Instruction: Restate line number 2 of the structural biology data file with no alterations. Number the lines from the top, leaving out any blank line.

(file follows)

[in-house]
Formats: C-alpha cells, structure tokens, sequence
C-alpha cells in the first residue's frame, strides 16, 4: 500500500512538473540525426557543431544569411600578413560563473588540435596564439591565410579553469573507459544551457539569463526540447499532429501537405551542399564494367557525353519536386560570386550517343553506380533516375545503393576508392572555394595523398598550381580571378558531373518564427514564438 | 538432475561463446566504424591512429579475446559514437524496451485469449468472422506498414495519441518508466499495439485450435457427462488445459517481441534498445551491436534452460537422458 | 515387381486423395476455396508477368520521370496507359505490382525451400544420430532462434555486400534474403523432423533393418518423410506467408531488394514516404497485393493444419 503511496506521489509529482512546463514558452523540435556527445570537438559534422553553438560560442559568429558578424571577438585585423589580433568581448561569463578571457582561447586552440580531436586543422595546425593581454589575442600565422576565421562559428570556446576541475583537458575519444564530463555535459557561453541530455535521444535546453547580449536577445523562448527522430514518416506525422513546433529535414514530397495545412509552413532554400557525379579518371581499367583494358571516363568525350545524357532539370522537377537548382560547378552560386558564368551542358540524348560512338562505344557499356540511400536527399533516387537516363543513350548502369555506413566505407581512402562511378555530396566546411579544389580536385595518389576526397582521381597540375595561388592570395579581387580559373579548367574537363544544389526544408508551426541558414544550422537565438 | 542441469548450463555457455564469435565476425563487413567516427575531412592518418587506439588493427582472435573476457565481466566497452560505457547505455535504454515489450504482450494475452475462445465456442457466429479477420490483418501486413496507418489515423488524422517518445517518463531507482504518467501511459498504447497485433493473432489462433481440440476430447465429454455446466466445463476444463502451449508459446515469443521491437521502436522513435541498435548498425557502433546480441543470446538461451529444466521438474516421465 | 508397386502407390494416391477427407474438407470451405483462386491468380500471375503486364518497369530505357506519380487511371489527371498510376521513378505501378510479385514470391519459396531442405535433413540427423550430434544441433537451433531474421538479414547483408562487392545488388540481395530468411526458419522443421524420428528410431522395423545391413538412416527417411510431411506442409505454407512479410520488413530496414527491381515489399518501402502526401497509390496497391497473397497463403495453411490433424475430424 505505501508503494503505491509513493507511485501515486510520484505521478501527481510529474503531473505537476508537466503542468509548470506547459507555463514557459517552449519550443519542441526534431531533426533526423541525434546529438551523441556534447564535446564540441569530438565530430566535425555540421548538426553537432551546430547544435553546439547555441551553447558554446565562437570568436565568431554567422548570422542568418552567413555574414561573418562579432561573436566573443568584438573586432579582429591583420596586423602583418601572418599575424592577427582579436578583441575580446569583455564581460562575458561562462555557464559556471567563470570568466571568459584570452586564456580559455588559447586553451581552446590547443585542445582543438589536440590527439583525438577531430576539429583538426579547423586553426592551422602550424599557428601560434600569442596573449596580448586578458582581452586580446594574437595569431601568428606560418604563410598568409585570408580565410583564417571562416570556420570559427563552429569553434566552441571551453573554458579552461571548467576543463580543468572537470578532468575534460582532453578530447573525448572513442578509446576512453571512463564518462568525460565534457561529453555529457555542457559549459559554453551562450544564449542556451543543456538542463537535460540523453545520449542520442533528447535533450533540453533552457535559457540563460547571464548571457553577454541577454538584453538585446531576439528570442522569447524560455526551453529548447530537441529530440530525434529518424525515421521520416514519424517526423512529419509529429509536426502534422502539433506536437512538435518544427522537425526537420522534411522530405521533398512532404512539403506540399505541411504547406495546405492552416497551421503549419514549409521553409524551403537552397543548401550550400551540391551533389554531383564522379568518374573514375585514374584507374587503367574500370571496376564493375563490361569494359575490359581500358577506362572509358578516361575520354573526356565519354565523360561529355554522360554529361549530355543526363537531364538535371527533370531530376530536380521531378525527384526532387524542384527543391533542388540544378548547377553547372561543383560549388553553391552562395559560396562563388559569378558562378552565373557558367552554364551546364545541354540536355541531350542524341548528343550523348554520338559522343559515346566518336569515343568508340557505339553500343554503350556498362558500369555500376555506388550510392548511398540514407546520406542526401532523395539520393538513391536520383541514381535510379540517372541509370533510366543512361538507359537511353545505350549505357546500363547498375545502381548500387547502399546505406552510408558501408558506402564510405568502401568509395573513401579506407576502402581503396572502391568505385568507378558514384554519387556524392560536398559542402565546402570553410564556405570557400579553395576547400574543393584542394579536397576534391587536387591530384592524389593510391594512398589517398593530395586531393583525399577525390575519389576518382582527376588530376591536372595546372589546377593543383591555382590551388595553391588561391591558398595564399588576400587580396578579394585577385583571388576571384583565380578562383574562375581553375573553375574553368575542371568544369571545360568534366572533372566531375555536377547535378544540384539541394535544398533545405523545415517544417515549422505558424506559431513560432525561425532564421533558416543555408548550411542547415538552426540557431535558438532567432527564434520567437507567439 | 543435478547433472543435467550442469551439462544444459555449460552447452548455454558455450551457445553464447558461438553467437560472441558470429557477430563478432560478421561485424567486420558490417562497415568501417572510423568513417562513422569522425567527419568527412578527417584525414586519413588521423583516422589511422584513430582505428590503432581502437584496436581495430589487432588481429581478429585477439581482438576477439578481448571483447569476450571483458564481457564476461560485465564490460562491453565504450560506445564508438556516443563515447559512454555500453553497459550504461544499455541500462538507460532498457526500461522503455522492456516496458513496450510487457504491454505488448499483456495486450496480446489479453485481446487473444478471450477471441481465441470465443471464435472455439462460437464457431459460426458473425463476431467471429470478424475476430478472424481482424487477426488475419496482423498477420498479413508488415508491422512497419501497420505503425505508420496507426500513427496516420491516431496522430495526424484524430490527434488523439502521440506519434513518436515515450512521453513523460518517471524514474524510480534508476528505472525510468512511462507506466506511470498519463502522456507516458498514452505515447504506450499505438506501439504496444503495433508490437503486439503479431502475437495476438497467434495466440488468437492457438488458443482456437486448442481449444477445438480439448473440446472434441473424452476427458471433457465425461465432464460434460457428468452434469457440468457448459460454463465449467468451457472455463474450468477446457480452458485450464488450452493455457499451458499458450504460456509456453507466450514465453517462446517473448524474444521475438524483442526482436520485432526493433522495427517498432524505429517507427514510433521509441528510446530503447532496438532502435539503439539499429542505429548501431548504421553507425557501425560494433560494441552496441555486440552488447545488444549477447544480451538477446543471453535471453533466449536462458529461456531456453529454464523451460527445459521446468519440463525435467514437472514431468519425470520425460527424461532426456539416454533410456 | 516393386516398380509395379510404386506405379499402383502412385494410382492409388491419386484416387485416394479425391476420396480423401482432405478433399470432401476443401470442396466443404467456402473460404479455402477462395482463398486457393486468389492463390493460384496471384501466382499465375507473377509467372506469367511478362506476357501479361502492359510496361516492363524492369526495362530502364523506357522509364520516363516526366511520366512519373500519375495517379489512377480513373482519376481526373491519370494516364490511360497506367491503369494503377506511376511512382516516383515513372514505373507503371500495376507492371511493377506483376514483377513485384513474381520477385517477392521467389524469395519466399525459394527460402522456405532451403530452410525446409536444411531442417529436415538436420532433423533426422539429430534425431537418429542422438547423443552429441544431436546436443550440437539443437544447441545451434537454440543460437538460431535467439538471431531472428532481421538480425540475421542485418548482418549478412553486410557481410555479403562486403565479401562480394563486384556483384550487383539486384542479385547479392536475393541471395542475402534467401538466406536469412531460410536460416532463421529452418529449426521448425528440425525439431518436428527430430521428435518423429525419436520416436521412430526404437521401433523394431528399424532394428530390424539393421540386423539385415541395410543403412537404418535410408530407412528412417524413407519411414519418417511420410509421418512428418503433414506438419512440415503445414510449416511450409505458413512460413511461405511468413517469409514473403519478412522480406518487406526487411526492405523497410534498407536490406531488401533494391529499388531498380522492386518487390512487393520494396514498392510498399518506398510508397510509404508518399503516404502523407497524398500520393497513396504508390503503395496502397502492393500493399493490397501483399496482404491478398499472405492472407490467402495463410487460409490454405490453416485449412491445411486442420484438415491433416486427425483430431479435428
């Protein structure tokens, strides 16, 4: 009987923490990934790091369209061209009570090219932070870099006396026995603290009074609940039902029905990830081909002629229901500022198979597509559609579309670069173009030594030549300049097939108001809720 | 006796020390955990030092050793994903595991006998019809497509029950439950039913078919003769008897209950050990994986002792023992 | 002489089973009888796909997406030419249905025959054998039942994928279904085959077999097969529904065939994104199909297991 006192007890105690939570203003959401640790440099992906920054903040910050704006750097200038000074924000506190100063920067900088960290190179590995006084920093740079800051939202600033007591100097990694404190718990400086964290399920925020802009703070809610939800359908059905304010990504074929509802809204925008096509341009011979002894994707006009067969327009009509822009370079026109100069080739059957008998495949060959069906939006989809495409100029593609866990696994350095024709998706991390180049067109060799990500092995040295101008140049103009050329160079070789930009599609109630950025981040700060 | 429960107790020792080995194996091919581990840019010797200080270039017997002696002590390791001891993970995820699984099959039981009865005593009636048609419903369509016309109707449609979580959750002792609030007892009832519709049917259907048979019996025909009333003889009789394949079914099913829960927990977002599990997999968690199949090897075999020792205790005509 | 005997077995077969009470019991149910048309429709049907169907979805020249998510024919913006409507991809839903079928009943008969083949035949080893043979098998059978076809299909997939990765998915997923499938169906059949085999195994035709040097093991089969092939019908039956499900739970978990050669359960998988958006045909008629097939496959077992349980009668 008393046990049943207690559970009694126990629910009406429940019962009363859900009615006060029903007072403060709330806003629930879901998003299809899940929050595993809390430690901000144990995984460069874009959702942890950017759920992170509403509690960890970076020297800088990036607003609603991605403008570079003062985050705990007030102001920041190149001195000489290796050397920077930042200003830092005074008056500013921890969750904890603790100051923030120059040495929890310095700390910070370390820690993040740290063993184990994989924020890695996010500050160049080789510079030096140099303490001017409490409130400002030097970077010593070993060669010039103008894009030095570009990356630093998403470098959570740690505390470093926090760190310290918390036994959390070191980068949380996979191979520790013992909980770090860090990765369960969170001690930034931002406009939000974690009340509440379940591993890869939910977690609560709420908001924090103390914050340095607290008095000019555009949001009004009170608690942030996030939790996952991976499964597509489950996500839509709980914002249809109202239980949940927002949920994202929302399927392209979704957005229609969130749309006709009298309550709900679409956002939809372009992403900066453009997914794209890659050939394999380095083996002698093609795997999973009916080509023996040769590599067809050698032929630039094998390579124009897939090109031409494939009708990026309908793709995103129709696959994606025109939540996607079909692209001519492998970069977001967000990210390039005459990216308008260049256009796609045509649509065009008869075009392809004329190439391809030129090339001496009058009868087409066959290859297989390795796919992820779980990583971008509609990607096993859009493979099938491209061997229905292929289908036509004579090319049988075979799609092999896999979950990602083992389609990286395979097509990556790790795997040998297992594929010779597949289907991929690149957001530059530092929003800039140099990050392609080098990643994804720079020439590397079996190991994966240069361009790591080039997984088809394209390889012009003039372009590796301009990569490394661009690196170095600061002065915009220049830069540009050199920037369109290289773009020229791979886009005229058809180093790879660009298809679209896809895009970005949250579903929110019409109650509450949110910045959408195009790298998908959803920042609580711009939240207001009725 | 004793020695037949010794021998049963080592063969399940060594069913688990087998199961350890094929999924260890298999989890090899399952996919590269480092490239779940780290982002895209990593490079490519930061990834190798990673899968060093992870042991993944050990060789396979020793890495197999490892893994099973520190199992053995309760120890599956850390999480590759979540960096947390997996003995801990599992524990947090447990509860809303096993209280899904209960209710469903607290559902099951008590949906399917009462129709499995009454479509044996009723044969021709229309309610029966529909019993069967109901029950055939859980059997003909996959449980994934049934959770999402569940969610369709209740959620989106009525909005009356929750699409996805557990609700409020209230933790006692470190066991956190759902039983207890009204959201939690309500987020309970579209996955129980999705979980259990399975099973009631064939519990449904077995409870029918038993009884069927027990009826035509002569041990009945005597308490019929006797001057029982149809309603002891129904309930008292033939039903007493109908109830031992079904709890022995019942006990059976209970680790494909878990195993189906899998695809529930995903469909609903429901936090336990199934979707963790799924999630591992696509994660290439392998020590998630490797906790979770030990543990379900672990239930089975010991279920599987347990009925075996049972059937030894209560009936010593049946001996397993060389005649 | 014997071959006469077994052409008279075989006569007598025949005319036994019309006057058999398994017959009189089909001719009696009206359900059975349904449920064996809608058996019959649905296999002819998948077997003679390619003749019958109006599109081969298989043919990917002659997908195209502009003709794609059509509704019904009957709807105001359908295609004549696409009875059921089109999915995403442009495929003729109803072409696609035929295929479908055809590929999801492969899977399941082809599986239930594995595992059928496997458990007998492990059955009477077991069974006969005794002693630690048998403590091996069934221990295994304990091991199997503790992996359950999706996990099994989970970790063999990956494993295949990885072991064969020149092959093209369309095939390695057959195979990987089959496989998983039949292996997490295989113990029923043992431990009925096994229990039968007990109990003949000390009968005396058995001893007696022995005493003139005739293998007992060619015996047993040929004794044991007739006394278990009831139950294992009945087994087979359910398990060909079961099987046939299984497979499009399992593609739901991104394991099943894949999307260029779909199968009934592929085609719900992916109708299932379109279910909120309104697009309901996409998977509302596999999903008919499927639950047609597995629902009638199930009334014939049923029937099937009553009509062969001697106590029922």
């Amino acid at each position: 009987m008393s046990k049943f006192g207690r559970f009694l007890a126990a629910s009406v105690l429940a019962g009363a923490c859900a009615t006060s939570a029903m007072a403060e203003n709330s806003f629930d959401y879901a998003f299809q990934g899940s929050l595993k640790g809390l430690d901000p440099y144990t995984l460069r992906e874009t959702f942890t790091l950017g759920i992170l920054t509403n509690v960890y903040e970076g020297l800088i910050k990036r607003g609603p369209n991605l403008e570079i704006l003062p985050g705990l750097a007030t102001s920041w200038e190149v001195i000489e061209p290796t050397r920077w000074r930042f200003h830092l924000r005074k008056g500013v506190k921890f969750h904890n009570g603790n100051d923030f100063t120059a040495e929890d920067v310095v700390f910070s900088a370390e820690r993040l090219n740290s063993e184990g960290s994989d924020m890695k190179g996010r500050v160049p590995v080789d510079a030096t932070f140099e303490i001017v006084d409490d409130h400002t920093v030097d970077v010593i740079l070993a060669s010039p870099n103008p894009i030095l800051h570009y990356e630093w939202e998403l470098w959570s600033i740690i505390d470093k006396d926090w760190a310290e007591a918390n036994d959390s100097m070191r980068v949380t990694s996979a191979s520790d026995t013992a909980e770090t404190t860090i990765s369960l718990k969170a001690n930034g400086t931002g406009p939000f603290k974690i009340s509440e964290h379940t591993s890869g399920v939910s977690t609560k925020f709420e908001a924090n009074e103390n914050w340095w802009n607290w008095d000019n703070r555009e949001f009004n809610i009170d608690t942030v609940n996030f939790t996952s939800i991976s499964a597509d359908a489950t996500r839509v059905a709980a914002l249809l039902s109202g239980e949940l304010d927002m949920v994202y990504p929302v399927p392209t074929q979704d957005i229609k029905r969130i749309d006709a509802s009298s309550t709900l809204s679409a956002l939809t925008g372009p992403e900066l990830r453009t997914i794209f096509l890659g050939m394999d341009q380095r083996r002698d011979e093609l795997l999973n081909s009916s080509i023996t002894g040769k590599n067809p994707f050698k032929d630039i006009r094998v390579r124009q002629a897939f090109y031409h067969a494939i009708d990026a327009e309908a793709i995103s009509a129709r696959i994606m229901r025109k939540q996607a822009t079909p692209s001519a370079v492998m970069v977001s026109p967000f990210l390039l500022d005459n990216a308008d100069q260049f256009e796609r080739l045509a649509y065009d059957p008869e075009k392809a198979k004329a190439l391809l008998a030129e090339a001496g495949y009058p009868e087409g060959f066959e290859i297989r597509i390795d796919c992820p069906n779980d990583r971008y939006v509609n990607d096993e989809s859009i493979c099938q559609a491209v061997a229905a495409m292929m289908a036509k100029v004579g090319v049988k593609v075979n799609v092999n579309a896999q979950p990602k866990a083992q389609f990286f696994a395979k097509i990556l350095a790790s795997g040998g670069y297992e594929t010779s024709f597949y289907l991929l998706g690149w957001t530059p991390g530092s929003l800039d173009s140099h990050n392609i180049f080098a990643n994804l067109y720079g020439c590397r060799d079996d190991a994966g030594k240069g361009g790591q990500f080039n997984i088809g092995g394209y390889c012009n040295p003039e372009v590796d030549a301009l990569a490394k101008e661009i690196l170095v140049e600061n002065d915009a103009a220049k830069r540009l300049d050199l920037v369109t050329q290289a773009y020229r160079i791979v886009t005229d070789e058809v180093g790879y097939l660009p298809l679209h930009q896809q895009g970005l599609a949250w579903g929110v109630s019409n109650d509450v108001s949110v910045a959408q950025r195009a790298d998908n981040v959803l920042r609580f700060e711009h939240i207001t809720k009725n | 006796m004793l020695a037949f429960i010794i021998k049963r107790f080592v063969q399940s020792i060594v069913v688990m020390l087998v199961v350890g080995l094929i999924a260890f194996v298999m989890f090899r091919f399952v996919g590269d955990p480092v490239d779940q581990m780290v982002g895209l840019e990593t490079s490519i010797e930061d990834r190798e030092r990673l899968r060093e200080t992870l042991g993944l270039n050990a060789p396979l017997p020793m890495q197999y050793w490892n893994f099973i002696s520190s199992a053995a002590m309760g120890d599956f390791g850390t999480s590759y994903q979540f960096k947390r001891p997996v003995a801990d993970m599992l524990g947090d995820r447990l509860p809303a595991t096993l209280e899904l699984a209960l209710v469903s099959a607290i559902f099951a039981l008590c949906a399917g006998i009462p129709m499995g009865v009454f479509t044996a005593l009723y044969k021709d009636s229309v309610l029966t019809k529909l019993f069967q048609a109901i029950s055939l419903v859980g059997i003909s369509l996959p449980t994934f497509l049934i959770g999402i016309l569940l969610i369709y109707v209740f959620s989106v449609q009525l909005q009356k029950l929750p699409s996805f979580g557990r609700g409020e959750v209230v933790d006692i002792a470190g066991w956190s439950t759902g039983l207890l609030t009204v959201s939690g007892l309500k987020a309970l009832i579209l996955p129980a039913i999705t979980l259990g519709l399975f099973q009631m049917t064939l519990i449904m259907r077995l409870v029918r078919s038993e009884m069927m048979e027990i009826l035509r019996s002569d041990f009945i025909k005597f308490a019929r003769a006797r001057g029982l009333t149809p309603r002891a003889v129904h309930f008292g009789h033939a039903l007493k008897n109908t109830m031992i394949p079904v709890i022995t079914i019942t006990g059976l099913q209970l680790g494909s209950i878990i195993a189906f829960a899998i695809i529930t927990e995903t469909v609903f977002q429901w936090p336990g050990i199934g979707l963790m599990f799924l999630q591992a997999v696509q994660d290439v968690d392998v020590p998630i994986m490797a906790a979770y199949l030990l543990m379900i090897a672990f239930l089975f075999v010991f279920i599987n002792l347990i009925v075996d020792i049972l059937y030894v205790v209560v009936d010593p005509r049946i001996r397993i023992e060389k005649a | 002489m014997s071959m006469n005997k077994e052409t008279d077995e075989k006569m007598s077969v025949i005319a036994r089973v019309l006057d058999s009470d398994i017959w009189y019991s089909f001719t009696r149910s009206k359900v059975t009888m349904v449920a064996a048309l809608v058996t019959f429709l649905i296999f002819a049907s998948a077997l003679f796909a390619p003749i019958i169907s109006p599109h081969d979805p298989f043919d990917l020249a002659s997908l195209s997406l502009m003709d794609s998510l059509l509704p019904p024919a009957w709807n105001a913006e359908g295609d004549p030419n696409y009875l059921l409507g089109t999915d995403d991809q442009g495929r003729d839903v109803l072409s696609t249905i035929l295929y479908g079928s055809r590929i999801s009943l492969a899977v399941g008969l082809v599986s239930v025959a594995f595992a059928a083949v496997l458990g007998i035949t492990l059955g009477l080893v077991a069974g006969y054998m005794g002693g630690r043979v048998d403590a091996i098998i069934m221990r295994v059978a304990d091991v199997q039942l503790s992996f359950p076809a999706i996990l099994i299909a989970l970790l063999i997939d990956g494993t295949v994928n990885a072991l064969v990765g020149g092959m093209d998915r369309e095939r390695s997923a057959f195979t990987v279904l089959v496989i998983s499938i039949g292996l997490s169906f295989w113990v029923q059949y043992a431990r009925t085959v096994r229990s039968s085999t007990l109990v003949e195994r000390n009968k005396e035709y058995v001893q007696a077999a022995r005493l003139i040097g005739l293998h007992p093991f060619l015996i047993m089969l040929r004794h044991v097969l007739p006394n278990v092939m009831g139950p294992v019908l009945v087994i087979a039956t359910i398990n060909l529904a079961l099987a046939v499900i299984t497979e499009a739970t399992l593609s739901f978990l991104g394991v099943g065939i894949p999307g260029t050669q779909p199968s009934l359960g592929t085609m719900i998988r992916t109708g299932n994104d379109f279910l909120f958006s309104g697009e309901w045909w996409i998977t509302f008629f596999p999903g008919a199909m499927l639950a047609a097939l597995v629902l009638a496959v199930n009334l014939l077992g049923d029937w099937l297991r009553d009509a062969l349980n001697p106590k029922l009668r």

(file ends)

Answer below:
Formats: C-alpha cells, structure tokens, sequence